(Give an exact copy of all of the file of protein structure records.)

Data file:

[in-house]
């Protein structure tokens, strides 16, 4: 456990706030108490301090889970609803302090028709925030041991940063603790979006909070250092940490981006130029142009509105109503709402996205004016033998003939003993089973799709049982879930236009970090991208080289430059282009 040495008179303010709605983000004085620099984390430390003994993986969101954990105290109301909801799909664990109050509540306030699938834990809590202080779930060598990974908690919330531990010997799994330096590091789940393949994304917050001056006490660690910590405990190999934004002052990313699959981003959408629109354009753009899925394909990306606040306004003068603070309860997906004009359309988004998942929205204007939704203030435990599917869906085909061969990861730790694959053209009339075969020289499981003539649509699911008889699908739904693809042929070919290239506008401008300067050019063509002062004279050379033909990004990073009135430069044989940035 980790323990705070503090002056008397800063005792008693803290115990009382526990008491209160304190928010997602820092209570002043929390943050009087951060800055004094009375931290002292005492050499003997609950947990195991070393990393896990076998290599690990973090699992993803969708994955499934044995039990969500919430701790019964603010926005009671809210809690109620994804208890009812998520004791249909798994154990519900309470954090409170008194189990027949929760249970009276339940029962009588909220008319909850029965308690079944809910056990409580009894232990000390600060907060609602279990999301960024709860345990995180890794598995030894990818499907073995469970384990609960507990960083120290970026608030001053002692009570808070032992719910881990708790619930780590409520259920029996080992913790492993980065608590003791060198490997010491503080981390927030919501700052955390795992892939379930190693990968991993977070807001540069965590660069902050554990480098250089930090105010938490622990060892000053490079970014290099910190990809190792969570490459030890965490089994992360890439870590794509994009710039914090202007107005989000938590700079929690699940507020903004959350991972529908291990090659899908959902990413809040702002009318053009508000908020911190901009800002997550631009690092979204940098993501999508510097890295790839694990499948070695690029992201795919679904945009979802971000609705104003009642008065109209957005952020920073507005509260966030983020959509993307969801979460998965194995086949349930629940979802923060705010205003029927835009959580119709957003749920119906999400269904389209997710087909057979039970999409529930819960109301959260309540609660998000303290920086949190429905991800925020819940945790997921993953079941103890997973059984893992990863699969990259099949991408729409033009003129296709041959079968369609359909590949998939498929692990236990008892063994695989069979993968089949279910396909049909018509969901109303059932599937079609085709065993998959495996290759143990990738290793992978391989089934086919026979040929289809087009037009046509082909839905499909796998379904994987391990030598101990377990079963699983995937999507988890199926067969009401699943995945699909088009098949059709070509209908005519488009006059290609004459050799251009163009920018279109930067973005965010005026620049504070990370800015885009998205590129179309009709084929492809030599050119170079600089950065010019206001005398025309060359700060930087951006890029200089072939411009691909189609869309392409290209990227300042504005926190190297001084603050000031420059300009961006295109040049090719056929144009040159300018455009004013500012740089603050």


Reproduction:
[in-house]
């Protein structure tokens, strides 16, 4: 456990706030108490301090889970609803302090028709925030041991940063603790979006909070250092940490981006130029142009509105109503709402996205004016033998003939003993089973799709049982879930236009970090991208080289430059282009 040495008179303010709605983000004085620099984390430390003994993986969101954990105290109301909801799909664990109050509540306030699938834990809590202080779930060598990974908690919330531990010997799994330096590091789940393949994304917050001056006490660690910590405990190999934004002052990313699959981003959408629109354009753009899925394909990306606040306004003068603070309860997906004009359309988004998942929205204007939704203030435990599917869906085909061969990861730790694959053209009339075969020289499981003539649509699911008889699908739904693809042929070919290239506008401008300067050019063509002062004279050379033909990004990073009135430069044989940035 980790323990705070503090002056008397800063005792008693803290115990009382526990008491209160304190928010997602820092209570002043929390943050009087951060800055004094009375931290002292005492050499003997609950947990195991070393990393896990076998290599690990973090699992993803969708994955499934044995039990969500919430701790019964603010926005009671809210809690109620994804208890009812998520004791249909798994154990519900309470954090409170008194189990027949929760249970009276339940029962009588909220008319909850029965308690079944809910056990409580009894232990000390600060907060609602279990999301960024709860345990995180890794598995030894990818499907073995469970384990609960507990960083120290970026608030001053002692009570808070032992719910881990708790619930780590409520259920029996080992913790492993980065608590003791060198490997010491503080981390927030919501700052955390795992892939379930190693990968991993977070807001540069965590660069902050554990480098250089930090105010938490622990060892000053490079970014290099910190990809190792969570490459030890965490089994992360890439870590794509994009710039914090202007107005989000938590700079929690699940507020903004959350991972529908291990090659899908959902990413809040702002009318053009508000908020911190901009800002997550631009690092979204940098993501999508510097890295790839694990499948070695690029992201795919679904945009979802971000609705104003009642008065109209957005952020920073507005509260966030983020959509993307969801979460998965194995086949349930629940979802923060705010205003029927835009959580119709957003749920119906999400269904389209997710087909057979039970999409529930819960109301959260309540609660998000303290920086949190429905991800925020819940945790997921993953079941103890997973059984893992990863699969990259099949991408729409033009003129296709041959079968369609359909590949998939498929692990236990008892063994695989069979993968089949279910396909049909018509969901109303059932599937079609085709065993998959495996290759143990990738290793992978391989089934086919026979040929289809087009037009046509082909839905499909796998379904994987391990030598101990377990079963699983995937999507988890199926067969009401699943995945699909088009098949059709070509209908005519488009006059290609004459050799251009163009920018279109930067973005965010005026620049504070990370800015885009998205590129179309009709084929492809030599050119170079600089950065010019206001005398025309060359700060930087951006890029200089072939411009691909189609869309392409290209990227300042504005926190190297001084603050000031420059300009961006295109040049090719056929144009040159300018455009004013500012740089603050």